Two years after Victoria’s Secret caved to social justice warriors by eliminating its fashion shows, the company has said it is ready to hold them again.
Apparently, the company is finding out the hard way that giving in to social justice warriors, many of whom live at home and don’t even have the discretionary income to buy their products anyway, isn’t a good business decision.
During an investor event held this week the company says it is going to bring back its runway show in a way that’s “culturally relevant”, which is likely code for plus sized women, transgender models, and androgynous fashion. Also known as the “Cosmopolitan” model.
The company becomes “an independent company next month when L Brands completes a separation of the bath-products chain Bath & Body Works from Victoria’s Secret,” Bloomberg reported this week.
Also as part of its shift to be “culturally relevant”, the company also said it is examining moving into maternity and bridal categories. Meanwhile, we still don’t see the problem with how the show used to be.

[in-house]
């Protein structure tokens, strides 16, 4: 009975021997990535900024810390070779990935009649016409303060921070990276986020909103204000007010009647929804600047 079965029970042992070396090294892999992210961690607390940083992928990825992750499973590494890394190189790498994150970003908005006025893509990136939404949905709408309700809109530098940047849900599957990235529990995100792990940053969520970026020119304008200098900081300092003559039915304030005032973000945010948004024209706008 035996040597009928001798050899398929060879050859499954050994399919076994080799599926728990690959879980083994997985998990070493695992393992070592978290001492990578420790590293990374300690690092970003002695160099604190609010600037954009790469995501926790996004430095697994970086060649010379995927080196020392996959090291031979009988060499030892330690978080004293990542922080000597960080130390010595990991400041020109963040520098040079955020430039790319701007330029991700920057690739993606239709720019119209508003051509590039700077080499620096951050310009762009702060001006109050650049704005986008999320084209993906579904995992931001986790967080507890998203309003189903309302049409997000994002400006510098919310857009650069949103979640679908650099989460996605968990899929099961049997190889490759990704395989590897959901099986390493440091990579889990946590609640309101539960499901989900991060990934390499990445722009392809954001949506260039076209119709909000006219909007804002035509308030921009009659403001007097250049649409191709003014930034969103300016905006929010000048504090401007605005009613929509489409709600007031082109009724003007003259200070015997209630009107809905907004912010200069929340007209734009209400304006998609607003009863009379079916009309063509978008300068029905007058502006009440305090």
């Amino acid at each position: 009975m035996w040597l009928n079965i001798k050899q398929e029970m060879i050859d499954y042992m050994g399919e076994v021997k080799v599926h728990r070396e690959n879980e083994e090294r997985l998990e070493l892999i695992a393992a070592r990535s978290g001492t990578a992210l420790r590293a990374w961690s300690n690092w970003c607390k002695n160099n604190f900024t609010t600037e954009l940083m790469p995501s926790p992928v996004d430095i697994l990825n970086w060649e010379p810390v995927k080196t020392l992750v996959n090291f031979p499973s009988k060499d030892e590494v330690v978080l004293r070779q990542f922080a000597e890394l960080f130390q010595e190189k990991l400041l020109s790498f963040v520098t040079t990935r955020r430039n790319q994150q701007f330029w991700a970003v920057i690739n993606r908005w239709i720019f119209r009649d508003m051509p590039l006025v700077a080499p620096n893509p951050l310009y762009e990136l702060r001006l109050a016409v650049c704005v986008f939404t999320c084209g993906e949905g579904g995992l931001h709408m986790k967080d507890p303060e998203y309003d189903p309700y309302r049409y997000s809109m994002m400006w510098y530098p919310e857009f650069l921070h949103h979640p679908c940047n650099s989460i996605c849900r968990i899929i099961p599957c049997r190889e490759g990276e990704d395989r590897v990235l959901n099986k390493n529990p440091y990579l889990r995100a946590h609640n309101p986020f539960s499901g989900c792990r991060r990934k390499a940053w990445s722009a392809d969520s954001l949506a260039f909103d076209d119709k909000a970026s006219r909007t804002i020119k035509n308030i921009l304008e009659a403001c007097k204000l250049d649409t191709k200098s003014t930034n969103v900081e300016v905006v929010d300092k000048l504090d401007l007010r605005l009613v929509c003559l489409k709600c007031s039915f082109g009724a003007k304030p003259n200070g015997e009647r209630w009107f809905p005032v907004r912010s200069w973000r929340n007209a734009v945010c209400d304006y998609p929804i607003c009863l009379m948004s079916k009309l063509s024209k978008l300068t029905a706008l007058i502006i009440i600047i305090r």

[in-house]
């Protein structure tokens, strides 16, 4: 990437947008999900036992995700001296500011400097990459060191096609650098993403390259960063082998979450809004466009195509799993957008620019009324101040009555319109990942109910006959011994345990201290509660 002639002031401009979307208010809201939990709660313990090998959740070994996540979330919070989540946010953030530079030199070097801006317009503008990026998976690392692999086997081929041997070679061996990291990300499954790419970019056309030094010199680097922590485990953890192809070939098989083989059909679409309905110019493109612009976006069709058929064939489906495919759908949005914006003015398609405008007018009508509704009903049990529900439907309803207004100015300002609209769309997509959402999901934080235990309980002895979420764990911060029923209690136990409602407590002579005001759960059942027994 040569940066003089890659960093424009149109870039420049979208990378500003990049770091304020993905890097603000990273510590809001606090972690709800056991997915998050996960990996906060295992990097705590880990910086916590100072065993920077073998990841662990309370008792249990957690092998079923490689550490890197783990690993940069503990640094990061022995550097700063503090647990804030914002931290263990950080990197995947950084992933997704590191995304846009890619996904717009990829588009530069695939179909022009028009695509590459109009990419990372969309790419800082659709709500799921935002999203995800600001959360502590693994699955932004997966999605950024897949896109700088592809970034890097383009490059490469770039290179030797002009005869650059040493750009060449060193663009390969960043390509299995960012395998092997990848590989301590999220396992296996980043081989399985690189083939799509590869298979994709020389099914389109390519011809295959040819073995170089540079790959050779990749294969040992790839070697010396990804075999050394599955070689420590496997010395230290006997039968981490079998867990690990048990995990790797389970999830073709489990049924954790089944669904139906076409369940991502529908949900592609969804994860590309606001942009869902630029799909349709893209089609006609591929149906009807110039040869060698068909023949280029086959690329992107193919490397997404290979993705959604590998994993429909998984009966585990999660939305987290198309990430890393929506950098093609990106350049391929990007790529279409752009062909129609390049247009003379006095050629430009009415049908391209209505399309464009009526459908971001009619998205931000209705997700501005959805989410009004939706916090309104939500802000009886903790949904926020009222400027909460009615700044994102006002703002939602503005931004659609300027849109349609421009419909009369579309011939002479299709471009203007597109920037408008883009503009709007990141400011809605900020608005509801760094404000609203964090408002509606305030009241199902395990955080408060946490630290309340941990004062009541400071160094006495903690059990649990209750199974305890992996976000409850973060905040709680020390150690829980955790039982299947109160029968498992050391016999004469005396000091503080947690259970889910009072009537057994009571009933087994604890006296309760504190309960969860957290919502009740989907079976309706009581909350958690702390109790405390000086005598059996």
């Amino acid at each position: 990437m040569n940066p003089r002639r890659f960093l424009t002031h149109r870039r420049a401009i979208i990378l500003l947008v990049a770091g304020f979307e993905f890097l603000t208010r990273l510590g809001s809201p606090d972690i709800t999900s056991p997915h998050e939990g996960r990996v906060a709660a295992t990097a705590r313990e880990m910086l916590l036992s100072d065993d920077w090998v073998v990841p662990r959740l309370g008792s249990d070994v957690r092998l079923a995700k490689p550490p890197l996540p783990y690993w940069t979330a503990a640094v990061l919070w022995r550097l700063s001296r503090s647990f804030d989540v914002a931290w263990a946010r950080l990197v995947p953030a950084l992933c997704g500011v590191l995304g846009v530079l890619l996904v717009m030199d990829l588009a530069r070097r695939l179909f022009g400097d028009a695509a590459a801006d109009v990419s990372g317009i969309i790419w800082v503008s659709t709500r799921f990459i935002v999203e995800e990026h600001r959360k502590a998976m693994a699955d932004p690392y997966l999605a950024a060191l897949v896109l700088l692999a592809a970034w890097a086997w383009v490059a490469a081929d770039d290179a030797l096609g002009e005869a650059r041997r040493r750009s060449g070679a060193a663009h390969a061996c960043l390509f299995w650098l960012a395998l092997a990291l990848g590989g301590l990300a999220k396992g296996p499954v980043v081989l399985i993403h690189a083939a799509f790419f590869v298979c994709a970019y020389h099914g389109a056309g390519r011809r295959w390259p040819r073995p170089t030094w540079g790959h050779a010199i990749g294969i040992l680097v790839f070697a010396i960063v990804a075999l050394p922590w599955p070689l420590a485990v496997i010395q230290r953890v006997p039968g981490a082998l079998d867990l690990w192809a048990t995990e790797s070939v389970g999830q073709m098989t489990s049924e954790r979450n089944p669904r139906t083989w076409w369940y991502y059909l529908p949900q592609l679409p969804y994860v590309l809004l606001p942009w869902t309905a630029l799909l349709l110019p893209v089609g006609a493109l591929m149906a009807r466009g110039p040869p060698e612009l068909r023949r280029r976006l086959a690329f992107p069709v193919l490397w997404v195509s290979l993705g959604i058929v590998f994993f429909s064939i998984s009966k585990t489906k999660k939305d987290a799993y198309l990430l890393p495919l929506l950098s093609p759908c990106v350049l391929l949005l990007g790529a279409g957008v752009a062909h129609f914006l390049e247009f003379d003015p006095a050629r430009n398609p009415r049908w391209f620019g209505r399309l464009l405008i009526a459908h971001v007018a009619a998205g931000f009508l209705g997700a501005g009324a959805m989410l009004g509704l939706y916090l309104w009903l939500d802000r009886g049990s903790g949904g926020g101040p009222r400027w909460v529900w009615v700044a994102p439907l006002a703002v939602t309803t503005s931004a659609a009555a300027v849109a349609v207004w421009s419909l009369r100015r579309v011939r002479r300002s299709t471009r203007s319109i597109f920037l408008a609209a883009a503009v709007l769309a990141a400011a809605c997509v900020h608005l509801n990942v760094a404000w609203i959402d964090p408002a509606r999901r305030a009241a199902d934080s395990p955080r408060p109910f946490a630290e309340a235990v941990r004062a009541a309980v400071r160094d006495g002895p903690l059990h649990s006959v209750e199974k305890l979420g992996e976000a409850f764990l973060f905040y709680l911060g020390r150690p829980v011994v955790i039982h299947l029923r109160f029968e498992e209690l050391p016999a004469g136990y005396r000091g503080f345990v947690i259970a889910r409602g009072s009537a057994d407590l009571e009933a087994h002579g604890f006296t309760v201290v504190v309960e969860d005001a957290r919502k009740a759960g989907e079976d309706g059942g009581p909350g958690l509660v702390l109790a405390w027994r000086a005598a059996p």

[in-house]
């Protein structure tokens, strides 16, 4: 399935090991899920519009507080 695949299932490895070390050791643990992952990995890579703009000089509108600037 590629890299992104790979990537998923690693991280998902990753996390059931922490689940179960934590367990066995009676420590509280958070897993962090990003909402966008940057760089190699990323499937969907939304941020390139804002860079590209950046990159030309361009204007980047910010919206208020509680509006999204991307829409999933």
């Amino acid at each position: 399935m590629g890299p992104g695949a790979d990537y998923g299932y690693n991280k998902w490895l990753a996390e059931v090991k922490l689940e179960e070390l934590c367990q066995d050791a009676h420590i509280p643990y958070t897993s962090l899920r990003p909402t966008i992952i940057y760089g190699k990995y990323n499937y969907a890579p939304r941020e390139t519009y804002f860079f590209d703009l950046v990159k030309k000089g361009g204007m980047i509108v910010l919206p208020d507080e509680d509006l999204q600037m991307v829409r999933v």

Recall, back in 2019, we noted that the company had cancelled its fashion show as its brand struggles with its longtime CEO’s association with Jeffrey Epstein, the convicted pedophile who allegedly killed himself (or was murdered) in his prison cell in a Manhattan jail.
After years of waning viewership and criticism that the company wasn’t an “all-inclusive” brand, L Brands, Victoria Secret’s parent company, decided that the fashion show was a relic from a bygone era, and that it was time for Victoria’s Secret’s marketing to evolve.
“We think its important to evolve the marketing of Victorias Secret,” Stuart Burgdoerfer, the chief financial officer of L Brands, said on an earnings call back in 2019. “We’ll be communicating to customers, but nothing that I would say is similar in magnitude to the fashion show,” he added later.
The announcement in 2019 came after Victoria’s Secret sales cratered. SJWs pointed to it as proof that the company had an image problem that was alienating customers – but we concluded it was more likely that the twin trends of e-commerce and fast fashion chipped away at the company’s profits.
In 2018, Edward Razek, then CMO of L Brands, provoked a controversy for saying transgender women should not star in the show. Razek apologized for the remarks and ended up retiring soon after the company hired its first openly transgender model.